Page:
Okonkwo OC, Schultz SA, Oh JM, et al. "Physical activity attenuates age-related biomarker alterations in preclinical AD." Neurology. 2014;83(19):1753-1760. doi:10.1212/WNL.0000000000000964
Abstract: Objective: To examine whether engagement in physical activity might favorably alter the age-dependent evolution of Alzheimer disease (AD)-related brain and cognitive changes in a cohort of at-risk, late-middle-aged adults. Methods: Three hundred seventeen enrollees in the Wisconsin Registry for Alzheimer's Prevention underwent T1 MRI; a subset also underwent 11C-Pittsburgh compound B–PET (n = 186) and 18F-fluorodeoxyglucose–PET (n = 152) imaging. Participants' responses on a self-report measure of current physical activity were used to classify them as either physically active or physically inactive based on American Heart Association guidelines. They also completed a comprehensive neuropsychological battery. Covariate-adjusted regression analyses were used to test whether the adverse effect of age on imaging and cognitive biomarkers was modified by physical activity. Results: There were significant age × physical activity interactions for β-amyloid burden (p = 0.014), glucose metabolism (p = 0.015), and hippocampal volume (p = 0.025) such that, with advancing age, physically active individuals exhibited a lesser degree of biomarker alterations compared with the physically inactive. Similar age × physical activity interactions were also observed on cognitive domains of Immediate Memory (p = 0.042) and Visuospatial Ability (p = 0.016). In addition, the physically active group had higher scores on Speed and Flexibility (p = 0.002) compared with the inactive group. Conclusions: In a middle-aged, at-risk cohort, a physically active lifestyle is associated with an attenuation of the deleterious influence of age on key biomarkers of AD pathophysiology. However, because our observational, cross-sectional design cannot establish causality, randomized controlled trials/longitudinal studies will be necessary for determining whether midlife participation in structured physical exercise forestalls the development of AD and related disorders in later life.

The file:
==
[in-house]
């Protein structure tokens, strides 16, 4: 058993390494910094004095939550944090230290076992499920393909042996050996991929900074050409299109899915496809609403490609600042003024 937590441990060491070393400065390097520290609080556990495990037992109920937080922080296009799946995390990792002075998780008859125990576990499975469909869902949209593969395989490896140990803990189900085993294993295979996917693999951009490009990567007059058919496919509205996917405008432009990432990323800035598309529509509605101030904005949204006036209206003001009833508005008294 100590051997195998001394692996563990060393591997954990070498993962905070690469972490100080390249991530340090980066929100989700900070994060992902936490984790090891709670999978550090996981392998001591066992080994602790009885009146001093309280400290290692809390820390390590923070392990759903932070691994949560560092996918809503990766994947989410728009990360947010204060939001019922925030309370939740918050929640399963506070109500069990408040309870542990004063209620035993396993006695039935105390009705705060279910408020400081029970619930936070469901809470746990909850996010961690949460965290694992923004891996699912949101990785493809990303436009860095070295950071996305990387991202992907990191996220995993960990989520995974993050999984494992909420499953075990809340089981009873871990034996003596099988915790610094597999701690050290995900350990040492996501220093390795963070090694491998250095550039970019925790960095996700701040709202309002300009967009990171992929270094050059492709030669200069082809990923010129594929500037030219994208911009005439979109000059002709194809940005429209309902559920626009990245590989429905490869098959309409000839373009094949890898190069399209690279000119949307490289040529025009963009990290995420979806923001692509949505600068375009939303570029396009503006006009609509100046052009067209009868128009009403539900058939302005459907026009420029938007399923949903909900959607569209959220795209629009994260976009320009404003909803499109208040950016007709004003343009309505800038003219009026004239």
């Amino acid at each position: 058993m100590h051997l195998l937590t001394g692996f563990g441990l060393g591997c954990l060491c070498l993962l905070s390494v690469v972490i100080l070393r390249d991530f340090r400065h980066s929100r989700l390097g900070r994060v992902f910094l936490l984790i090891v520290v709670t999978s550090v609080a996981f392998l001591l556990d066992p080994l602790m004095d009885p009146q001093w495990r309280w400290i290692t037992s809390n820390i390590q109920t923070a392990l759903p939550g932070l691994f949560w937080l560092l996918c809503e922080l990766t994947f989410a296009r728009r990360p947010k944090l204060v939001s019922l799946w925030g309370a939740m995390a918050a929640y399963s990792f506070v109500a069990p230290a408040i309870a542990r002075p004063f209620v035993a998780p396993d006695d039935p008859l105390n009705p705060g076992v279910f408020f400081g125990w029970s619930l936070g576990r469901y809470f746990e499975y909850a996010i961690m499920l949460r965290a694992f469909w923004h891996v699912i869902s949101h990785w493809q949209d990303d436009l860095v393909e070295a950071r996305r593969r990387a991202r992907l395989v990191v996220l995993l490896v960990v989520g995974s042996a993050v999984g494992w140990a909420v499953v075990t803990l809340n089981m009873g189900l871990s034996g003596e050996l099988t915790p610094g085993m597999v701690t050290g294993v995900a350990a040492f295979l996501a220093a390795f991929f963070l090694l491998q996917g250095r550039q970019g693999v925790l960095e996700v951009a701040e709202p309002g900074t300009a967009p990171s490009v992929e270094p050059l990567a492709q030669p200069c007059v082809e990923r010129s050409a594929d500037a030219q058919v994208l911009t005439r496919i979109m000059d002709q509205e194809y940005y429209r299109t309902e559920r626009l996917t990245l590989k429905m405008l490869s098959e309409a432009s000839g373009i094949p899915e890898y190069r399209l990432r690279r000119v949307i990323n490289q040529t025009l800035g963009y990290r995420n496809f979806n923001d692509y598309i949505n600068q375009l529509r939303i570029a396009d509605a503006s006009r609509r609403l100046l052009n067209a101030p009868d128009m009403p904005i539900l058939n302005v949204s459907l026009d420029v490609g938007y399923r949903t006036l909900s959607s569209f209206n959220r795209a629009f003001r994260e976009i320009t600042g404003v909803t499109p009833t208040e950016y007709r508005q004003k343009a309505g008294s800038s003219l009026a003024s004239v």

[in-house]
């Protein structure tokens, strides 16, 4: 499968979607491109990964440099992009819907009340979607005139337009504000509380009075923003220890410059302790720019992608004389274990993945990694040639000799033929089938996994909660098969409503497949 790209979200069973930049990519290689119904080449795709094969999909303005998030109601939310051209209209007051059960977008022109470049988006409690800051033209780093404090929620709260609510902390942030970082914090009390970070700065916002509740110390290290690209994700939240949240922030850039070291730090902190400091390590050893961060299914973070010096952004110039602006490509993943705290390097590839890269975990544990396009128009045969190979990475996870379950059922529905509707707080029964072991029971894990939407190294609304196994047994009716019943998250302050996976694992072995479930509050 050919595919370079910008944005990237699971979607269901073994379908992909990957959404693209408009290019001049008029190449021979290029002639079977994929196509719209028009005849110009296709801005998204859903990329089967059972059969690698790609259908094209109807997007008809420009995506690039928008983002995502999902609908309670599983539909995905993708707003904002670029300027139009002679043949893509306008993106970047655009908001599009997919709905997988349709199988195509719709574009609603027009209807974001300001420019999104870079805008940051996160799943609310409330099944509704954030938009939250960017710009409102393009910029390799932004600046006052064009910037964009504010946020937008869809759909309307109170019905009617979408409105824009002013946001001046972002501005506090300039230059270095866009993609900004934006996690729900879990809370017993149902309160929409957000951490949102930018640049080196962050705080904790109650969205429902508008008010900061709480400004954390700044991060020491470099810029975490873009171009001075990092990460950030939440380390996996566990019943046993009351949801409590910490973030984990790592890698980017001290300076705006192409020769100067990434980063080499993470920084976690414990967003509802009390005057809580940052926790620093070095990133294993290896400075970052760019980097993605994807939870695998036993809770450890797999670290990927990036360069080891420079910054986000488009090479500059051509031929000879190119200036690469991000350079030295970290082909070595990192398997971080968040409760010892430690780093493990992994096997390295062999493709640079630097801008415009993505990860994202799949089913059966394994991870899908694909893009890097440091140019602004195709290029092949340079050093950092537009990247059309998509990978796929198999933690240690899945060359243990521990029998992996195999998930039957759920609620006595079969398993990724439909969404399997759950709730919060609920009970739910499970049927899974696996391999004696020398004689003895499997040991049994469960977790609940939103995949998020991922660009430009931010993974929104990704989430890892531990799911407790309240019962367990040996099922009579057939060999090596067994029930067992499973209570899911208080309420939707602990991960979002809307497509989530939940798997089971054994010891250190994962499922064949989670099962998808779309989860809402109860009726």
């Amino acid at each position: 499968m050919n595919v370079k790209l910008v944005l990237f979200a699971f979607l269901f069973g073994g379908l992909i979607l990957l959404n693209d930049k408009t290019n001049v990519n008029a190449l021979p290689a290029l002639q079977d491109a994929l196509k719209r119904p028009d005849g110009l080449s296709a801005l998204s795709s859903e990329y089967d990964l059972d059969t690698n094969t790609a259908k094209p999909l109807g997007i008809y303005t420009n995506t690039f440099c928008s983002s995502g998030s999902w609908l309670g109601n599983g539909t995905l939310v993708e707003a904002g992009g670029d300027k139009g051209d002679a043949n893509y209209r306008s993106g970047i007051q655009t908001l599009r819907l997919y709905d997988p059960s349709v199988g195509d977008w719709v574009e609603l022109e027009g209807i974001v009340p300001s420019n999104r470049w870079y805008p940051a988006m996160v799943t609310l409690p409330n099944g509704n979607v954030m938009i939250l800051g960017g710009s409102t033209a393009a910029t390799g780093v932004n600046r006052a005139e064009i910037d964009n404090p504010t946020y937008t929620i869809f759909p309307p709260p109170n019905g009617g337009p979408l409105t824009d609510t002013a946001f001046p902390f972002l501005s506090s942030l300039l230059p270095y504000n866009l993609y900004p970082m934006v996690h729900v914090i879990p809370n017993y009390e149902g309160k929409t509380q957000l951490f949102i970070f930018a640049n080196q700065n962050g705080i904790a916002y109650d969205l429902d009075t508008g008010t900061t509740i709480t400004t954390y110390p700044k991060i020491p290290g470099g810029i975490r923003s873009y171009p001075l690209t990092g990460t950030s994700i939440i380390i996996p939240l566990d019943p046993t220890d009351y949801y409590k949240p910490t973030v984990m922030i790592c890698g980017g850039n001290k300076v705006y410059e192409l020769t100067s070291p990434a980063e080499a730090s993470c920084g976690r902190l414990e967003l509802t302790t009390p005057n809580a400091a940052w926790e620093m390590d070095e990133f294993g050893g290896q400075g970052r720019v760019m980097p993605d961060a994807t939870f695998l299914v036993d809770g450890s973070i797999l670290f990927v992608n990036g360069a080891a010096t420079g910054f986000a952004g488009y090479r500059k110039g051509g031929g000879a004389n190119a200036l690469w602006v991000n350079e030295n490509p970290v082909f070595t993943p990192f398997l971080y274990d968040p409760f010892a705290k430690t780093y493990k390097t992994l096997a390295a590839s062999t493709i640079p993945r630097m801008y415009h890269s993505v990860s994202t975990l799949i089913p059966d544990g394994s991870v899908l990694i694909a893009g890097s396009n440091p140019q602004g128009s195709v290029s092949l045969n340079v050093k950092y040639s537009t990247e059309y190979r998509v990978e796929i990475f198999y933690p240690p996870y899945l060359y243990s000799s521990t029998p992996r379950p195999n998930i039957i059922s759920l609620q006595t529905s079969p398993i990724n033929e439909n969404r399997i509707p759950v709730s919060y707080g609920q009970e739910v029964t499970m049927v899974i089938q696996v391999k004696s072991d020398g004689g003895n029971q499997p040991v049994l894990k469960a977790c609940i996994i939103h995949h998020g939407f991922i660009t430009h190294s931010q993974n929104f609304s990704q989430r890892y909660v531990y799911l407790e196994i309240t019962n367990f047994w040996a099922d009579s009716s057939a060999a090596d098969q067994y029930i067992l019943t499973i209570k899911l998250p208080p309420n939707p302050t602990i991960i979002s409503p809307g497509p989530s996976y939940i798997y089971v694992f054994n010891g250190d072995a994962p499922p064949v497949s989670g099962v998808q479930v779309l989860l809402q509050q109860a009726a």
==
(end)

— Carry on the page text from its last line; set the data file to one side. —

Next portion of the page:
Cardiorespiratory fitness attenuates age-associated aggregation of white matter hyperintensities in an at-risk cohort
Vesperman CJ, Pozorski V, Dougherty RJ, et al. "Cardiorespiratory fitness attenuates age-associated aggregation of white matter hyperintensities in an at-risk cohort." Alzheimers Research & Therapy. 2018;10(1):97. doi: 10.1186/s13195-018-0429-0
Abstract: Background: Age is the cardinal risk factor for Alzheimer's disease (AD), and white matter hyperintensities (WMH), which are more prevalent with increasing age, may contribute to AD. Higher cardiorespiratory fitness (CRF) has been shown to be associated with cognitive health and decreased burden of AD-related brain alterations in older adults. Accordingly, the aim of this study was to determine whether CRF attenuates age-related accumulation of WMH in middle-aged adults at risk for AD. Methods: One hundred and seven cognitively unimpaired, late-middle-aged adults from the Wisconsin Registry for Alzheimer's Prevention underwent 3 T magnetic resonance imaging and performed graded maximal treadmill exercise testing from which we calculated the oxygen uptake efficiency slope (OUES) as our measure of CRF. Total WMH were quantified using the Lesion Segmentation Tool and scaled to intracranial volume. Linear regression adjusted for APOE4 carriage, family history, body mass index, systolic blood pressure, and sex was used to examine relationships between age, WMH, and CRF. Results: As expected, there was a significant association between age and WMH (p < .001). Importantly, there was a significant interaction between age and OUES on WMH (p = .015). Simple main effects analyses revealed that the effect of age on WMH remained significant in the Low OUES group (p < .001) but not in the High OUES group (p = .540), indicating that higher CRF attenuates the deleterious age association with WMH. Conclusions: Higher CRF tempers the adverse effect of age on WMH. This suggests a potential pathway through which increased aerobic fitness facilitates healthy brain aging, especially among individuals at risk for AD.